Business Blog

Digging Deep into 2019 Outdoor Recreation Participation Stats


We frequently share a lot of outdoor recreation participation data with you here at the Realtree Business Blog. Studying participation numbers and trends helps all of us in the industry to understand who and where our marketing efforts should be targeting.


For example, knowing that the number of bowhunters has increased by 5% during the past decade and that females now account for 15% of license sales in a given region and that 20% of them are under the age of 24 is good to know if you’re crafting a message to reach that segment of shoppers at retail. But, what’s even more helpful is looking at frequency participation, which gives a clearer picture of how many of those potential customers are actually avid participants.


The National Sporting Goods Association is doing its best to drill down into real participation levels, sports by sport, activity by activity. A few years ago, this Illinois-based trade organization expanded its extensive research offerings by providing a new measurement of sports participation based on Total Participation Points.


Total Participation Points (TPP) is what the NSGA calls a “superior method” of comparing segments of sports and activities over a period of time. From the NSGA’s 2019 report: “The benefit of TPPs is it measures both the reach and the depth of participation. In other words, this measure not only takes into consideration the number of people participating within the segment (reach), but also the number of sports/activities each person is participating in (depth).”


To understand the practical application of such a measurement, here’s another hunting participation example. We’ve noted in earlier posts that pointing to license sales data alone can be misleading when trying to evaluate market size. As recently explained here, not every person who considers himself or herself a hunter buys a license each year. While it’s estimated that there are approximately 21 million hunters in the U.S., annual license sales can be several million units lower.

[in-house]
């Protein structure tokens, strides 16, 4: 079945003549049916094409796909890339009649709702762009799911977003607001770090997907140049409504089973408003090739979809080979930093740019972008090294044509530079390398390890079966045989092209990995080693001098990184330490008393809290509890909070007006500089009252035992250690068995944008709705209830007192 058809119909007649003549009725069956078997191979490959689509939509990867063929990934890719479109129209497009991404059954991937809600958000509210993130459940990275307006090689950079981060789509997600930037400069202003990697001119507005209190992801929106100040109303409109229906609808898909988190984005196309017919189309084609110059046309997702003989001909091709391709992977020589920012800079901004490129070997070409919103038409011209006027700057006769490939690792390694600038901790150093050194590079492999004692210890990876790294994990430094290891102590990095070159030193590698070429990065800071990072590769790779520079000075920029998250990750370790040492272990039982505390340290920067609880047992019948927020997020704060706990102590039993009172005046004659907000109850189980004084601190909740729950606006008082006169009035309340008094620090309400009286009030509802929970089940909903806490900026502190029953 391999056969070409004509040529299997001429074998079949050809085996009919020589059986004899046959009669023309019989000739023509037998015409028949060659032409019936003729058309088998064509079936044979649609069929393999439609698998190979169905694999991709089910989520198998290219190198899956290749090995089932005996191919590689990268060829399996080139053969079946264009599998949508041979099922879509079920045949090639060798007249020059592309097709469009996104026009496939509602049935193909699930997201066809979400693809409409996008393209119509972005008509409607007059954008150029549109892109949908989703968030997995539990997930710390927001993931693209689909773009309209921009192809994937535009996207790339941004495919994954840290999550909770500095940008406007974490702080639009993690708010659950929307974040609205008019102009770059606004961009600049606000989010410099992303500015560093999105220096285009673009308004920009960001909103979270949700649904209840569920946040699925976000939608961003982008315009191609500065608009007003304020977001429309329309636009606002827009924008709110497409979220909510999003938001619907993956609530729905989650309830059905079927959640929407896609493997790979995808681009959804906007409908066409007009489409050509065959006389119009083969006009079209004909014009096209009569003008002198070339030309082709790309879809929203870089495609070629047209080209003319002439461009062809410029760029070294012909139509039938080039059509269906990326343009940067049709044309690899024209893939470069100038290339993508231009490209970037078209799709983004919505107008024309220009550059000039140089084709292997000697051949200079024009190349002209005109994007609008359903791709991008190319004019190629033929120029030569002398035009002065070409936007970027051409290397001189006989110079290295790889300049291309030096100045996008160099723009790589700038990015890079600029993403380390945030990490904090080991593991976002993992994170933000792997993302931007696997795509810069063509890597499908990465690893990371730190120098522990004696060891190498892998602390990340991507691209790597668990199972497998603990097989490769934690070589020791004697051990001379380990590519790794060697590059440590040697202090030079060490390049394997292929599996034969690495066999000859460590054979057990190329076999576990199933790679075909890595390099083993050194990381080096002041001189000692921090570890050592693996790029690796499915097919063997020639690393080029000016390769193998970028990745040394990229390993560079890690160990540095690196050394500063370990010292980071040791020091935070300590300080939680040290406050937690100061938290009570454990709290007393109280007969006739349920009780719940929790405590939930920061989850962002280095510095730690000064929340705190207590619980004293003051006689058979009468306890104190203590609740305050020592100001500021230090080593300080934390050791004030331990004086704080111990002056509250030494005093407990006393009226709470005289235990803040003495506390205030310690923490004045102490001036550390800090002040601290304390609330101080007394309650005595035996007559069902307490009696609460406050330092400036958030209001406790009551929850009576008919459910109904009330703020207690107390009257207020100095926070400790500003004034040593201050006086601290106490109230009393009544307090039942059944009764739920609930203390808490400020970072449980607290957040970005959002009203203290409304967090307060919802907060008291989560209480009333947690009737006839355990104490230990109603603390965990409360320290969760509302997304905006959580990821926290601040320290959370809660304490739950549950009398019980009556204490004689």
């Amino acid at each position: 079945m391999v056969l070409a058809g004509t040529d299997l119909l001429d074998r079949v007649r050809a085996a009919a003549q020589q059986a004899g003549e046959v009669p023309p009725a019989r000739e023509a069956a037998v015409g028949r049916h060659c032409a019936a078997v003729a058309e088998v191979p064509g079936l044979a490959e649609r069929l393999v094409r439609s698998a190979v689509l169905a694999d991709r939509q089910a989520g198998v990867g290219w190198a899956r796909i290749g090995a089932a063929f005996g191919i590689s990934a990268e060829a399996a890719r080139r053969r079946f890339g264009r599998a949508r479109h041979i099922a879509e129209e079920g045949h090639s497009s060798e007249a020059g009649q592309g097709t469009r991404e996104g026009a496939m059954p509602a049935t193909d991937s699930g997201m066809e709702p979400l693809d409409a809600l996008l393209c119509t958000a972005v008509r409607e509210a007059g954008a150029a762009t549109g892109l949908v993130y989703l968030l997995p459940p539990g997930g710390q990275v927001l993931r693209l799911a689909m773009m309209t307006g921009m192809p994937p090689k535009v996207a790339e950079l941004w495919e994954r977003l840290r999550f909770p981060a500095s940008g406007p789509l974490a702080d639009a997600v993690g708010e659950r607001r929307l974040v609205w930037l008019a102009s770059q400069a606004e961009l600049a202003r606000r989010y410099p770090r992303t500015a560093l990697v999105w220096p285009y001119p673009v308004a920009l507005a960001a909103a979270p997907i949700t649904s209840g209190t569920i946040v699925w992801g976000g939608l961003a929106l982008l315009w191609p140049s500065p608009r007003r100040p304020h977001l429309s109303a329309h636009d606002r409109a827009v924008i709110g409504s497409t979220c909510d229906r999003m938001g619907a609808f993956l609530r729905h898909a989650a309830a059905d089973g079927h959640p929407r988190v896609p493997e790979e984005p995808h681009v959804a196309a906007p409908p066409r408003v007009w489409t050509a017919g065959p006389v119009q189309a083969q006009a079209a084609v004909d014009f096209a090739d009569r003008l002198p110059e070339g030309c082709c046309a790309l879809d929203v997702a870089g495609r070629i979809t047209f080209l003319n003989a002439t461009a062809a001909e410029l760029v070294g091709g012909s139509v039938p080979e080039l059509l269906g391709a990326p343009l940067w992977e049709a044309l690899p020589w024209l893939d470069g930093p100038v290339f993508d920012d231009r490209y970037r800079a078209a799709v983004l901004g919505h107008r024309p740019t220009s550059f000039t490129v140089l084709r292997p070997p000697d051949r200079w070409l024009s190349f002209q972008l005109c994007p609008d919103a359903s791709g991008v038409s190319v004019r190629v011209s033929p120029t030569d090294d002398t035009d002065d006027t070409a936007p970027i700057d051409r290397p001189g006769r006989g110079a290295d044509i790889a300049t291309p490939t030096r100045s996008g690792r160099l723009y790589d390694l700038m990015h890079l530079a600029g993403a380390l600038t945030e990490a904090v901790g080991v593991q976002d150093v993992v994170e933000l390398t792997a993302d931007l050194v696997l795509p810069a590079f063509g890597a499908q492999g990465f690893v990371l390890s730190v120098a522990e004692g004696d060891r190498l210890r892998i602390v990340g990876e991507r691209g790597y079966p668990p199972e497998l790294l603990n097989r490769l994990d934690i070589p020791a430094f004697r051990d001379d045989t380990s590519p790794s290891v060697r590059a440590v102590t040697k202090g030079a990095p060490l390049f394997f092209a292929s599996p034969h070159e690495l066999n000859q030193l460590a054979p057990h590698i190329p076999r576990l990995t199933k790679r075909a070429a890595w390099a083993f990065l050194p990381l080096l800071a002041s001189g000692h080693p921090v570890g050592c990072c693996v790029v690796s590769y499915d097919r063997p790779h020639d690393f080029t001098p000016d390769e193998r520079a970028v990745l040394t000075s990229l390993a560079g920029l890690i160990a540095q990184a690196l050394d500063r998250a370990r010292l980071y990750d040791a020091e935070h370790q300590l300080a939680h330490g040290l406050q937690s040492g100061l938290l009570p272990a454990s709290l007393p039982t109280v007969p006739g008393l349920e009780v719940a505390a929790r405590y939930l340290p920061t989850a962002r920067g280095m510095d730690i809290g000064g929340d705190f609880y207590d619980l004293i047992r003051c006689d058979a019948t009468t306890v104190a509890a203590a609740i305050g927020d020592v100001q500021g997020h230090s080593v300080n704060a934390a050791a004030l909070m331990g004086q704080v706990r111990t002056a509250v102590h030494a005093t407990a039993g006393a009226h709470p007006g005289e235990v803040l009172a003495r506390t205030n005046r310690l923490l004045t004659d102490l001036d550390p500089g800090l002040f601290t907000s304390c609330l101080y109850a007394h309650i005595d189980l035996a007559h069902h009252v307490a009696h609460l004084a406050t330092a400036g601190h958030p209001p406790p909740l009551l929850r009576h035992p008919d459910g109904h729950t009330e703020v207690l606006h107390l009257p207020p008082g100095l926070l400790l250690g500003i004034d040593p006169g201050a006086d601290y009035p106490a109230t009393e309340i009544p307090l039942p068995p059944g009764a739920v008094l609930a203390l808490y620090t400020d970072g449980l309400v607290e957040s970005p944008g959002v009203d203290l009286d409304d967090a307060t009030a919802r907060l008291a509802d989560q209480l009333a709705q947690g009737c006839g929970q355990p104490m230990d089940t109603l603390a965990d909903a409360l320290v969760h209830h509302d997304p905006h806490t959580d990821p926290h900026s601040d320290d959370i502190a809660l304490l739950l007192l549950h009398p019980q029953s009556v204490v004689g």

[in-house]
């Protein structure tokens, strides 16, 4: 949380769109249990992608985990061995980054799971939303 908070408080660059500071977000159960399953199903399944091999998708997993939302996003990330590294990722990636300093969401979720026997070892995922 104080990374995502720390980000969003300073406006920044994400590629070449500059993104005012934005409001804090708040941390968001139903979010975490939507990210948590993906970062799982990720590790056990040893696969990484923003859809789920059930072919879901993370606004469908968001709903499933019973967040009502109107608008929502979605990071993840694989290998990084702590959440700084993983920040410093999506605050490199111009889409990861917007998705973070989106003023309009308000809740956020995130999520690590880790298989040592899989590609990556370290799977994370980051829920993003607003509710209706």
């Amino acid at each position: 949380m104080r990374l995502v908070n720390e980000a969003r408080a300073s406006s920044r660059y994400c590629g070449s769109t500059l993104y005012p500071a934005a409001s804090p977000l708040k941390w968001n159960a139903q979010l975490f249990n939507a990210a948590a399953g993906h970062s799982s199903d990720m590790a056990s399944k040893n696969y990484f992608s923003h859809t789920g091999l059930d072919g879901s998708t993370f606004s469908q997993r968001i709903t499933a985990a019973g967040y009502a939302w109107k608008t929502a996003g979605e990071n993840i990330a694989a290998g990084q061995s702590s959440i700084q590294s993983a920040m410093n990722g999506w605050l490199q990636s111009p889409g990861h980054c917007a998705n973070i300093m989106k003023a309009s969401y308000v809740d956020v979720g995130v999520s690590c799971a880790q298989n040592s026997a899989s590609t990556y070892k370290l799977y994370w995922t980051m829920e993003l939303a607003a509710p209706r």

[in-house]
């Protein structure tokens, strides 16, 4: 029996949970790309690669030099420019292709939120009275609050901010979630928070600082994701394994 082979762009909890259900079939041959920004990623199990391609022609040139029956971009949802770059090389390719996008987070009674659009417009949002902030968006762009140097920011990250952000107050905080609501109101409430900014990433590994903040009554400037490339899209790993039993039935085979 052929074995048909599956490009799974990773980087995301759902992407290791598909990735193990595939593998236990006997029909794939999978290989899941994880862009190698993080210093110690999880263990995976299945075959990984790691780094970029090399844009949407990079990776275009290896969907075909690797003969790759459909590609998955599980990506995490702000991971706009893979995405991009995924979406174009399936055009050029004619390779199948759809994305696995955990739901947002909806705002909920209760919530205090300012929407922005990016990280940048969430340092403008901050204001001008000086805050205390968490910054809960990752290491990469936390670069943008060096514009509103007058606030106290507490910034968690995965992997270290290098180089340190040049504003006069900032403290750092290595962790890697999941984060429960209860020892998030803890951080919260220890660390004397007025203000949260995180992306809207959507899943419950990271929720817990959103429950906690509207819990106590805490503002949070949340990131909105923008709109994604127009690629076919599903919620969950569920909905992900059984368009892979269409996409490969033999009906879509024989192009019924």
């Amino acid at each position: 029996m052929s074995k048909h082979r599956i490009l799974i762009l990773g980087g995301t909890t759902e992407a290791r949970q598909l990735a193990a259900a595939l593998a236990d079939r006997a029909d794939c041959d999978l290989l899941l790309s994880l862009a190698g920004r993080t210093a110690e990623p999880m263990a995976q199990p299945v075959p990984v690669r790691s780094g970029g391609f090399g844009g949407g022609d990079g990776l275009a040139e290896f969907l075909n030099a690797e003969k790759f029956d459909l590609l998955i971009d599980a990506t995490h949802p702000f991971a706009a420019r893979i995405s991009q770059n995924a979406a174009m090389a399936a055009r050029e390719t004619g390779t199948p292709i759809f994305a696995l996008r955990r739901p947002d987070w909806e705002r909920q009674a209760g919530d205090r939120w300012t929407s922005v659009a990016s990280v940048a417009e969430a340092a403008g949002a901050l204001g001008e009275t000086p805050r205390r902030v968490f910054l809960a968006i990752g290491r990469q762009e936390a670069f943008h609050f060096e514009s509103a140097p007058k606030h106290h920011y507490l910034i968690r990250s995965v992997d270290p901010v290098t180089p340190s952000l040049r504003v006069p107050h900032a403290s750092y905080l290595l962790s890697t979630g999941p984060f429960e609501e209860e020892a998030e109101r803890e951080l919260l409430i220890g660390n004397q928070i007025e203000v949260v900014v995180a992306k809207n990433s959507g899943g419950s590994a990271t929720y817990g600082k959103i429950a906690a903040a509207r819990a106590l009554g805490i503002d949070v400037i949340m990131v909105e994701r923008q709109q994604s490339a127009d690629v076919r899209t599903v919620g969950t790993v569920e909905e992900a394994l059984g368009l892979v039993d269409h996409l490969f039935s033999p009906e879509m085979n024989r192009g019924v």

In this and future blog posts, we’ll break down some findings from the most recent NSGA study, which is based on statistics through 2018. The study is based on surveys of approximately 34,000 individuals age 7 and older. As explained in the report’s Methodology section, the data is weighted to represent the demographic composition of the U.S. based on state of residence, household income and population density. The returns were then project to 297,733,000, which was the U.S. population age 7 and older in 2018.


While the NSGA study covers 57 activities and sports across nine categories, we’ll focus on 15 activities across four categories: Outdoor, Shooting, Open Water, and Fitness. We’ll go into the details of the activities that comprise these four categories in future posts, but here’s a snapshot of the trends for each of them:









% Change from 2017

TPP Change 2014-18













Open Water













A final general comment before we dig further into the details, directly from the report:

“Only the Fitness Activity segment has shown consistent growth since the 1990s. Although sporting goods sales continue to grow, all of us as an industry need to remain focused on ways to increase participation to ensure the future health of the industry.”


In the next installment of this series, we’ll look at participation statistics in the Outdoor category, which includes backpack/wilderness camping, vacation/overnight camping, freshwater fishing, saltwater fishing and hiking.


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